I reached out to von Bremzen, and she agreed to talk to me from Istanbul, where she lives for part of the year. She confessed that her decision to include recipes in Mastering the Art of Soviet Cooking and exclude them from National Dish was a marketing decision—which felt almost too apt given the focus of her recent book. Cookbooks are a big category, she told me, and including recipes allowed her memoir to reach a cookbook-loving audience. With National Dish, many of the recipes are exceedingly challenging—a Oaxacan mole negro has some 34 ingredients. Including it seemed impractical and didn’t necessarily help the book reach a larger audience.
We also talked about how historically so many canonical recipe books were the work of white upper-class men, for instance François de La Varenne, author of Le Cuisinier François. (Von Bremzen writes about him extensively in the first chapter of National Dish.) Even the women who wrote about food in the next generations were bourgeois, writing for the literate class, which was, at the time, relatively small. Food writing from its beginning was exclusive, uninterested in the experiences and dishes of poor people. I’m fascinated by the way recipes can maintain power structures or challenge them, unite or divide people, and obscure or illuminate diversity. National Dish is a reminder to seek and interrogate the stories packaged with the foods we consume. Although cookbooks can do this, narrative food writing is uniquely positioned to contextualize what we eat and why.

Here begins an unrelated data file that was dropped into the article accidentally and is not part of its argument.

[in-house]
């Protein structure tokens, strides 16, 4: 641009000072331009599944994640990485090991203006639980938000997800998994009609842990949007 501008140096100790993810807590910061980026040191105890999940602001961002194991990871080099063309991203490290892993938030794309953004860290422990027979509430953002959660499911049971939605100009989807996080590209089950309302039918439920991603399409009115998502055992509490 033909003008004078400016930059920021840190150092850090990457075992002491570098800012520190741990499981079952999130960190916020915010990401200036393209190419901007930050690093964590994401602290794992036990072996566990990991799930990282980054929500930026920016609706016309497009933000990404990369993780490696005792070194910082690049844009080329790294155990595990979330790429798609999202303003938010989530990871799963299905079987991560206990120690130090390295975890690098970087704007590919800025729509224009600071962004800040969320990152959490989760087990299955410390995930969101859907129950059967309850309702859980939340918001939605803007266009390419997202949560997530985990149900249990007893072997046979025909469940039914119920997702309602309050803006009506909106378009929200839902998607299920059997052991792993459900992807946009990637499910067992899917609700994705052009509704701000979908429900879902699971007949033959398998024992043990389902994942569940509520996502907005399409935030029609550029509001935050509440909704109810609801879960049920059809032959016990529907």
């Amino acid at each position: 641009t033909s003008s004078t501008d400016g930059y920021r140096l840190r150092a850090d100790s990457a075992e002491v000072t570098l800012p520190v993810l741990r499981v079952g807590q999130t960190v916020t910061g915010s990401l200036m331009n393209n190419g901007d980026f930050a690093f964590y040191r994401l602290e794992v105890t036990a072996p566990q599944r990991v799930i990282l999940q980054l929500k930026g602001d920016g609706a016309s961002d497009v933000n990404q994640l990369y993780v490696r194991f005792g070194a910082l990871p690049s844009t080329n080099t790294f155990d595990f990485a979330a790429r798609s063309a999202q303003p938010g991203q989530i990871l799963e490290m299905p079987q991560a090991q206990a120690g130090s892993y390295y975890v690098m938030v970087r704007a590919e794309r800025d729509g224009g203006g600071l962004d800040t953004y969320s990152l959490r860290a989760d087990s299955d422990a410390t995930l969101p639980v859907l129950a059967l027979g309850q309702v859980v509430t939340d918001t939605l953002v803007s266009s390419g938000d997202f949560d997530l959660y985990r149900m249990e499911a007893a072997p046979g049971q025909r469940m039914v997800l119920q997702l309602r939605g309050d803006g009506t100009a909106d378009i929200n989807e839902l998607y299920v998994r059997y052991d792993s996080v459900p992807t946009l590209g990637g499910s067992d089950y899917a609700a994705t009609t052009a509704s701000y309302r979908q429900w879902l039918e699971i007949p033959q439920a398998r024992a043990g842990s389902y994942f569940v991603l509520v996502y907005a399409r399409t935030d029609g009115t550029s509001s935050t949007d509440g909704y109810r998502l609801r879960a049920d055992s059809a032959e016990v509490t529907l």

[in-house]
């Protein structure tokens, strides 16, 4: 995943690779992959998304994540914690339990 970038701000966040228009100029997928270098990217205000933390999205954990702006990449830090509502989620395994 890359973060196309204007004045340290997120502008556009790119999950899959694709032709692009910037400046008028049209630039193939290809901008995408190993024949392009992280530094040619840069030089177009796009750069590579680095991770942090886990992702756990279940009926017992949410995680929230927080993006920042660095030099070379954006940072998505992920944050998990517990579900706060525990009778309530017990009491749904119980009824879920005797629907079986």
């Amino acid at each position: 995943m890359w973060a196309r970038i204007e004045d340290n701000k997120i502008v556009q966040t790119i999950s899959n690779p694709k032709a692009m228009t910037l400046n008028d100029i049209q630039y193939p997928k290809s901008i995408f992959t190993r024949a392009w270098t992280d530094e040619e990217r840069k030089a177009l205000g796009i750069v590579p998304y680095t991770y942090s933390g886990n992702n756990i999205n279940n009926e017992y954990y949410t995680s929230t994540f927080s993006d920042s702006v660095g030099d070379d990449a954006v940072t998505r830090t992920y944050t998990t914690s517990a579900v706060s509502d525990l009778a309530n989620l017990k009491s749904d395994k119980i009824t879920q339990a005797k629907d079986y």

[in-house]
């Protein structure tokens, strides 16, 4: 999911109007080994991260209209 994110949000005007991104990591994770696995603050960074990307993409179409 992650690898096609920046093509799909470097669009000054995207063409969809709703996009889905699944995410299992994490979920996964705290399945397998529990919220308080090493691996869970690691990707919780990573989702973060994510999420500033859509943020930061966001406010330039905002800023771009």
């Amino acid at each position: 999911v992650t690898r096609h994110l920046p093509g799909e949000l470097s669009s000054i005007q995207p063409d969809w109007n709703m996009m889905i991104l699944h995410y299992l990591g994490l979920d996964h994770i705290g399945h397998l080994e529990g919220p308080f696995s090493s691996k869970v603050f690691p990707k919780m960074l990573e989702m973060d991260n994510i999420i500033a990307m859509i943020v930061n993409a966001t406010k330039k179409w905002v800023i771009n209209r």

My truly incomplete survey of this genre made me realize how expansive the role of recipes within narrative nonfiction can be. Recipes often perform multiple roles within a text: social history, artifact, desire fulfillment, memory portal, nostalgia, cultural education, gift, inspiration, marketing, political instruction, empowerment, propaganda, metaphor, humor, sarcasm, heightened sensory description, and interactivity with the substance of a book.